‘Slowhand’ Revisited: Eric Clapton’s 1977 Platinum Balancing Act

by
Share This:

On his fifth solo studio album, Slowhand, Eric Clapton fine-tunes a template sketched persuasively three years earlier on 461 Ocean Boulevard: Rely on a tight band, buttress his own modest original songs with smart cover choices, and reach beyond his home base of electric blues to tap adjacent styles from pop to country to reggae.

Like that album, 1977’s Slowhand offers a lucid balance of technical mastery and artistic modesty. The band, originally assembled for Ocean Boulevard’s Miami sessions, includes second guitarist George Terry, bassist and fellow Dominos alum Carl Radle, keyboard player Dick Sims, drummer Jamie Oldaker and backing vocalists Yvonne Elliman and Marcy Levy, a low-keyed lineup when compared to the A-list guests Clapton had featured on his previous long-player, No Reason To Cry. His deep admiration for The Band had led him to record that LP at their Malibu studio, where all five members of the quintet and their ex-boss, Bob Dylan, were invited aboard, along with at least a dozen more veteran players including Ron Wood, Georgie Fame, Billy Preston and Jesse Ed Davis, outnumbering and ultimately eclipsing Clapton’s own band and, to a degree, Clapton himself.

Eric Clapton in 1977

In the wake of that album’s mixed reception, Clapton enlisted producer Glyn Johns to restore focus on the front man, recording in London’s Olympic Studios. By then, Johns’ CV was impeccable, his early board work behind the Beatles and the Rolling Stones and subsequent production credits with The Who, the Eagles and Steve Miller confirming complementary skills as diplomat and cutting-edge engineer. Johns’ stated distaste for long jams also dovetailed with Clapton’s critical stance on mere grandstanding. While the artist and producer would allow for incendiary solos, a sense of editorial economy prevails on these tracks, as does a conscious effort to offset the album’s sharper rock edges with unabashed pop elements.

Related: Our Album Rewind review of Clapton’s Rainbow Concert

That compromise looms on the original LP’s first side, which leads off promisingly with Clapton’s take on J.J. Cale’s “Cocaine.” A tough-minded, medium tempo rocker, the song stalks its subject with coiled guitar figures and a strutting rhythm section punctuated by Jamie Oldaker’s ringing cymbal taps. That Clapton, now recovered from a heroin addiction while still battling lesser chemical demons to a draw, intended the song as a warning was explicit in interviews; that many fans missed its cautionary agenda and heard, instead, an ode to white powder was rooted in the drug culture of that era and the dangerous romance of life in the fast lane. As it was, Clapton may have left heroin behind but both he and Glyn Johns would recall the Slowhand sessions as well-lubricated by alcohol and softer drugs.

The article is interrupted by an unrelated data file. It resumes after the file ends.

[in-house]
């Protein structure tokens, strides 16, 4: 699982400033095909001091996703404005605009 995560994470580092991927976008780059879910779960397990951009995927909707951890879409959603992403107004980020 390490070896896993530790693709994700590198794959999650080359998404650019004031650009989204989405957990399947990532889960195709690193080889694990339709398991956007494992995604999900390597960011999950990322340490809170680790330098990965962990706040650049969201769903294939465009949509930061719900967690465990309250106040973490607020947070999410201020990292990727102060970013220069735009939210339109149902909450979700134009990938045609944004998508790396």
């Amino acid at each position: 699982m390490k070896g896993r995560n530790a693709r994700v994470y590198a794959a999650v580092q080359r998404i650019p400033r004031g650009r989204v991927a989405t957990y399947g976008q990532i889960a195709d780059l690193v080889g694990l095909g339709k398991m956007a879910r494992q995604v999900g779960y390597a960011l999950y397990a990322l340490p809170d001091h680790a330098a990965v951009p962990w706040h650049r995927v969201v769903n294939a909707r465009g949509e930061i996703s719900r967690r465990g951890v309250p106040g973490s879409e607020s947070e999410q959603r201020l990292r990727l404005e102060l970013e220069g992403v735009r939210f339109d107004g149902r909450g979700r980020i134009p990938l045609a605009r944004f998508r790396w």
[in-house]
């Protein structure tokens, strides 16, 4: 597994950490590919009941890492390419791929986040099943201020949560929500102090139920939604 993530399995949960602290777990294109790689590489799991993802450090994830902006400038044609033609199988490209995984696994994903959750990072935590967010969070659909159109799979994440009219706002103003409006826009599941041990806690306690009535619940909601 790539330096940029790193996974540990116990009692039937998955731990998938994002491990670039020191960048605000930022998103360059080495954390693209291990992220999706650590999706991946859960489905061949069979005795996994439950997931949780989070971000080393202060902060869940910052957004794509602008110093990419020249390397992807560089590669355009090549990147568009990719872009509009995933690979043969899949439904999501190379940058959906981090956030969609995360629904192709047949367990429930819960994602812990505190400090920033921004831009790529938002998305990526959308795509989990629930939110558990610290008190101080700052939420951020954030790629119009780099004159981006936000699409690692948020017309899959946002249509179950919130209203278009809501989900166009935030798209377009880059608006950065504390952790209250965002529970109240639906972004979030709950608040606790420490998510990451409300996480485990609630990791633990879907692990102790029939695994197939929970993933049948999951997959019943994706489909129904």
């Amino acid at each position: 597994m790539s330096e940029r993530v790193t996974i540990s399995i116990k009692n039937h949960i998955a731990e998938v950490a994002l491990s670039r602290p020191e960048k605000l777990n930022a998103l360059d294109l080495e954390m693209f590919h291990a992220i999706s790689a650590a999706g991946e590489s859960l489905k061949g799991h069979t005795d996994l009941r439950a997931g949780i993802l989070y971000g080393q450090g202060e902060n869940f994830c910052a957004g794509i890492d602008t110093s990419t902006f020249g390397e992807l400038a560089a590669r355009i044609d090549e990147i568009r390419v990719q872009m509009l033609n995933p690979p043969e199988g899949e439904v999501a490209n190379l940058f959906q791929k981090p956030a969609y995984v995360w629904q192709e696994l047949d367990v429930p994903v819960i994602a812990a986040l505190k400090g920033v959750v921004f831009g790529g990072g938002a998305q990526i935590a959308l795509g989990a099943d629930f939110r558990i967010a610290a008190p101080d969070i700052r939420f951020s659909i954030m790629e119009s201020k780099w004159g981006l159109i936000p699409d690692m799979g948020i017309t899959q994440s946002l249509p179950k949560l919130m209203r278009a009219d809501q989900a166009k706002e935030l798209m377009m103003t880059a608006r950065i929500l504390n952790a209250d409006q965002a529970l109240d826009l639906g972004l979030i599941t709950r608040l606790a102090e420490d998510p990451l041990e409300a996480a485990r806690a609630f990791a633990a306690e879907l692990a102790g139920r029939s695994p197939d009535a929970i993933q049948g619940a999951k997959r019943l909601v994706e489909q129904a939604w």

“Cocaine” reaffirmed Clapton’s undimmed power as a rocker, but the album’s next two tracks took a sharp right turn toward pop, especially on “Wonderful Tonight,” a languid valentine to Pattie Boyd, whom he had wooed away from her husband and his BFF, George Harrison. The song is a soft-focus hymn to romantic bliss framed by sighing guitar lines and crooned by Clapton in a voice far removed from the tormented howl unleashed seven years earlier on “Layla,” his desperate declaration of his feelings for Boyd while still married to Harrison. That fans of the latter epic might blanch at the laid-back reverie of “Wonderful Tonight” is hardly surprising.

Released as a single, “Wonderful Tonight” would see international success, peaking at 16 in the U.S., where it would ultimately achieve gold record status.

Slowhand wastes no time in clinching its mainstream appeal by following that radio-friendly ballad with an even more successful pop-rock hit, “Lay Down Sally,” co-written with Marcy Levy and George Terry, a breezy shuffle clearly influenced by J.J. Cale that revels in the two guitarists’ nimble picking and creamy backing vocals from Levy and Yvonne Elliman. (Cale’s “Tulsa Sound” amalgam of country, blues, rockabilly and jazz had already caught Clapton’s ear and invited his cover of Cale’s “After Midnight,” a highlight on 1970’s Eric Clapton.)

Watch “Lay Down Sally” performed at the Crossroads Festival in Madison Square Garden in 2013 with Vince Gill, Andy Fairweather Low and Doyle Bramhall Jr.

Where “Lay Down Sally” proves a slight but infectious charmer, Clapton follows a more oblique path on “Next Time You See Her,” a double-edged salute to an ex-lover addressed to a current beau that sheathes its underlying menace in a loping, country-fied arrangement. Lyrics signaling the singer’s continued affection (“Next time you see her, tell her that I care…”) give way to glimpses of unresolved passion and lethal jealousy (“If you see her again, I will surely kill you…”) in a darker variation on Clapton’s recurring preoccupation with star-crossed affairs of the heart.

That track may boast Clapton’s subtlest lyrics on the set. Less coherent lyrically but more musically powerful is “The Core,” a galloping eight-minute rocker that stands as a mission statement of sorts, reeling off inner conflicts between love and hate, fever and fury, anger and worry in a lyrical stream of consciousness. Far more eloquent are Clapton’s and Terry’s guitars, bobbing and weaving against each other, Sims’ lean organ figures, and the interlocking syncopations in Oldaker’s crisp drumming and Radle’s in-the-pocket bass lines.

Related: After inexplicably dropping the song from his setlists in 1978, “The Core” returned in 2018